What would you ask Paula?

Dur­ing a life­time of work­ing in the fash­ion pub­lish­ing and ap­parel de­sign in­dus­tries, Paula Ryan has be­come a peren­nial source of style wis­dom. At me­dia events and gath­er­ings, she’s of­ten prompted for ad­vice about how to be stylish and what to wear. Here

Paula Style - - Beauty -

Q. What is style?

A. My def­i­ni­tion of style is ‘a qual­ity of imag­i­na­tion and in­di­vid­u­al­ity ex­pressed in one’s ac­tions and tastes’. Ap­ply­ing this idea to your life is sim­ple. There is only one rule: wear what you like, buy what you like and spend time in front of a mir­ror styling your pur­chases.

Q. Is dress­ing a cer­tain way or spend­ing time and en­ergy on your per­sonal ap­pear­ance re­ally im­por­tant?

A. When you meet some­one for the first time, psy­chol­ogy tells us that your ap­pear­ance ac­counts for over 80% of that first im­pres­sion. So it makes sense to pay at­ten­tion to your ap­pear­ance - es­pe­cially when it re­ally mat­ters, like job in­ter­views or when you are a speaker or pre­sen­ter.

Q. Were there any role mod­els or men­tors in your early life?

A. Ab­so­lutely. They were many and var­ied, and in­spired var­i­ous as­pects of my im­pres­sion­able years. An aunt told me: “Knowl­edge is power, but en­thu­si­asm pulls the switch.” My father said: “The only as­pect of your life that mat­ters is PEO­PLE.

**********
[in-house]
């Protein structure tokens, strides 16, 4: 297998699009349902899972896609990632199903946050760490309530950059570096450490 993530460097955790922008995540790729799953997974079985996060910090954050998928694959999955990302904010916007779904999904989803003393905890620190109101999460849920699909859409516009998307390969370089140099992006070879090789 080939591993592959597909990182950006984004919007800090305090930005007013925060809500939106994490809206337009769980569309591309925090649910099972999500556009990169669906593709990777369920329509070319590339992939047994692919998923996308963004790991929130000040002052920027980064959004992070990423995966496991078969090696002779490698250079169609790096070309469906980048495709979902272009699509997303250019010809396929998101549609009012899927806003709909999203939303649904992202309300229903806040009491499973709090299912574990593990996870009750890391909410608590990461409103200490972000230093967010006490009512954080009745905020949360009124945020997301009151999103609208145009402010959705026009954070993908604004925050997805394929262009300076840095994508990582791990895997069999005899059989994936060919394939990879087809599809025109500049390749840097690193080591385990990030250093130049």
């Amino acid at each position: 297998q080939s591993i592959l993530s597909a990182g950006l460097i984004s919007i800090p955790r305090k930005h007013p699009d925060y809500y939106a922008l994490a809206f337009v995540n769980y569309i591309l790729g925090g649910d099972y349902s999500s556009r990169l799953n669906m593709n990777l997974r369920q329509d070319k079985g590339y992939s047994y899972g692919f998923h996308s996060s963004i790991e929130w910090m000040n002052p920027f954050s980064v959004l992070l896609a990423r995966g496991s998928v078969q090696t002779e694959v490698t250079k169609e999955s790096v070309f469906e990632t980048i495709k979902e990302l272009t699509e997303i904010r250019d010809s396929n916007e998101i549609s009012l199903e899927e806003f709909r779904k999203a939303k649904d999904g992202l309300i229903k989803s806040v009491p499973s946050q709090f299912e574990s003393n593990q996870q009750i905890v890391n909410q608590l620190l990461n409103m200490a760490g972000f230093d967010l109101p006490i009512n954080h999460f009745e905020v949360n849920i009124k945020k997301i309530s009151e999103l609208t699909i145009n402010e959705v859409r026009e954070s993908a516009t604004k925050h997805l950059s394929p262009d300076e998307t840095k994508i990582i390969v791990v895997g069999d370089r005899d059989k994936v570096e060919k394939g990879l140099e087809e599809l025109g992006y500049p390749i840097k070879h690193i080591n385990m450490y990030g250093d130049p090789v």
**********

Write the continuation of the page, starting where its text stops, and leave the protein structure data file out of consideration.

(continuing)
All the rest is STUFF. Piers Mor­gan said: “Re­mem­ber the 7 Ps... prior plan­ning and prepa­ra­tion pre­vents piss-poor per­for­mance”. I read THINK and GROW RICH by Napoleon Hill in my early teens, which is a book on per­sonal mo­ti­va­tion. It out­lines how we cre­ate our own suc­cesses and fail­ures, and how when we have been suc­cess­ful, we end up get­ting even more plea­sure from giv­ing back. Coco Chanel said: “A girl should be both classy and fab­u­lous.” Her other in­spi­ra­tional quote was: “How many cares one loses when one de­cides not to be some­thing, but to be some­one.” When I was a house model in Lon­don in the early 70s, the res­i­dent de­signer said: “Shoes are the most im­por­tant pur­chase you make. Style has no place for cheap or ugly shoes.” I think of this every time I buy a pair. In re­cent times I have been in­spired by the Dalai Lama. When asked what sur­prised him most about hu­man­ity, he an­swered: “Man, be­cause he sac­ri­fices his health in or­der to make money. Then he sac­ri­fices money to re­cu­per­ate his health. And then he is so anx­ious about the fu­ture, that he does not en­joy the present, the re­sult be­ing that he does not live in the present or the fu­ture; he lives as if he is never go­ing to die, and then dies hav­ing never re­ally lived.”

Q. Shop­ping can be very over­whelm­ing with so many choices. It’s a night­mare for most of us. Do you have any tips to cut the con­fu­sion?